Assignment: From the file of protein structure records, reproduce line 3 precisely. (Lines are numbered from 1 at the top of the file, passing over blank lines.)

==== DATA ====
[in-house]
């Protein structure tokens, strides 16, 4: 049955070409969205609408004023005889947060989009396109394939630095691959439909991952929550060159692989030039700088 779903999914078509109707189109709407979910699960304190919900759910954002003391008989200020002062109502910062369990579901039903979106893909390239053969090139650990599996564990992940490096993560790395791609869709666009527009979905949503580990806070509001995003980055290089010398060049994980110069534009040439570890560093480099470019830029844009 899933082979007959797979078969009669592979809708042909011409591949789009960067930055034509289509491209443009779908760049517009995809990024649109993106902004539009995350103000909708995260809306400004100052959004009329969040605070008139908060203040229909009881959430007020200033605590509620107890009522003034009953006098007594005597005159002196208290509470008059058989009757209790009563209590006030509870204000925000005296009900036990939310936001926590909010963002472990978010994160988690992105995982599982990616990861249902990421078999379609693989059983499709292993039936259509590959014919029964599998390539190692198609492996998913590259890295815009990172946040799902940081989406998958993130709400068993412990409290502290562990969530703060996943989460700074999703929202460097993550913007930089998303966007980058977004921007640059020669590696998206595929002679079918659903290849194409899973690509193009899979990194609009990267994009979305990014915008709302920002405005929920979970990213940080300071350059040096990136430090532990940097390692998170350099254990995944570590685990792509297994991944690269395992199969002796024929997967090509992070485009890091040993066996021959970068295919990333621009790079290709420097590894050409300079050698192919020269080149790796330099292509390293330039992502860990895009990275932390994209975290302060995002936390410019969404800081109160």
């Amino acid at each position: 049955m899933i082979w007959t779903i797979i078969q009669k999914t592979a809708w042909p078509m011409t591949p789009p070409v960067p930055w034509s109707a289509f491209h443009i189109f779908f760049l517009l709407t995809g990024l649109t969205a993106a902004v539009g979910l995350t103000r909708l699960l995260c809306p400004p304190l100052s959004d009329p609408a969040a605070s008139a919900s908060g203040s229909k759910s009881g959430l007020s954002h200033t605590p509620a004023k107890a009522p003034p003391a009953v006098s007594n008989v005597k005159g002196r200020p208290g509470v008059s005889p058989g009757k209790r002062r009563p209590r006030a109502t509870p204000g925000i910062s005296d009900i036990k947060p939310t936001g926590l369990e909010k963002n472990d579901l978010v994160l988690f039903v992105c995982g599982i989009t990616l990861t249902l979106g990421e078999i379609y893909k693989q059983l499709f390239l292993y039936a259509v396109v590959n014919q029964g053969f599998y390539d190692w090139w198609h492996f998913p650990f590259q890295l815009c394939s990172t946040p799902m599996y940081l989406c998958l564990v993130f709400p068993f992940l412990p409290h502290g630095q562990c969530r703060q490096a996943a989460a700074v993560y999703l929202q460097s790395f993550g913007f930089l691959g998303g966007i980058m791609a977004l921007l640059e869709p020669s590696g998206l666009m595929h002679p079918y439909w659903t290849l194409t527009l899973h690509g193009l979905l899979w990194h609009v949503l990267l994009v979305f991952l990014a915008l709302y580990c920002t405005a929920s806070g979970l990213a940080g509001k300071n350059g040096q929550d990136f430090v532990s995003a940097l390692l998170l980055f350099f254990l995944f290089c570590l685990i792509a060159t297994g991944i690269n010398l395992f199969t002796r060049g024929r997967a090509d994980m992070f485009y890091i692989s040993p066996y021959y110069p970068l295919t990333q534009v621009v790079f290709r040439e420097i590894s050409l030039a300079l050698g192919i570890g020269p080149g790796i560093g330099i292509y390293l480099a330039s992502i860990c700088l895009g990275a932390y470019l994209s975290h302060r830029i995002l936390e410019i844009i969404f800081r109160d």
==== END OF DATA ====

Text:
């Amino acid at each position: 049955m899933i082979w007959t779903i797979i078969q009669k999914t592979a809708w042909p078509m011409t591949p789009p070409v960067p930055w034509s109707a289509f491209h443009i189109f779908f760049l517009l709407t995809g990024l649109t969205a993106a902004v539009g979910l995350t103000r909708l699960l995260c809306p400004p304190l100052s959004d009329p609408a969040a605070s008139a919900s908060g203040s229909k759910s009881g959430l007020s954002h200033t605590p509620a004023k107890a009522p003034p003391a009953v006098s007594n008989v005597k005159g002196r200020p208290g509470v008059s005889p058989g009757k209790r002062r009563p209590r006030a109502t509870p204000g925000i910062s005296d009900i036990k947060p939310t936001g926590l369990e909010k963002n472990d579901l978010v994160l988690f039903v992105c995982g599982i989009t990616l990861t249902l979106g990421e078999i379609y893909k693989q059983l499709f390239l292993y039936a259509v396109v590959n014919q029964g053969f599998y390539d190692w090139w198609h492996f998913p650990f590259q890295l815009c394939s990172t946040p799902m599996y940081l989406c998958l564990v993130f709400p068993f992940l412990p409290h502290g630095q562990c969530r703060q490096a996943a989460a700074v993560y999703l929202q460097s790395f993550g913007f930089l691959g998303g966007i980058m791609a977004l921007l640059e869709p020669s590696g998206l666009m595929h002679p079918y439909w659903t290849l194409t527009l899973h690509g193009l979905l899979w990194h609009v949503l990267l994009v979305f991952l990014a915008l709302y580990c920002t405005a929920s806070g979970l990213a940080g509001k300071n350059g040096q929550d990136f430090v532990s995003a940097l390692l998170l980055f350099f254990l995944f290089c570590l685990i792509a060159t297994g991944i690269n010398l395992f199969t002796r060049g024929r997967a090509d994980m992070f485009y890091i692989s040993p066996y021959y110069p970068l295919t990333q534009v621009v790079f290709r040439e420097i590894s050409l030039a300079l050698g192919i570890g020269p080149g790796i560093g330099i292509y390293l480099a330039s992502i860990c700088l895009g990275a932390y470019l994209s975290h302060r830029i995002l936390e410019i844009i969404f800081r109160d």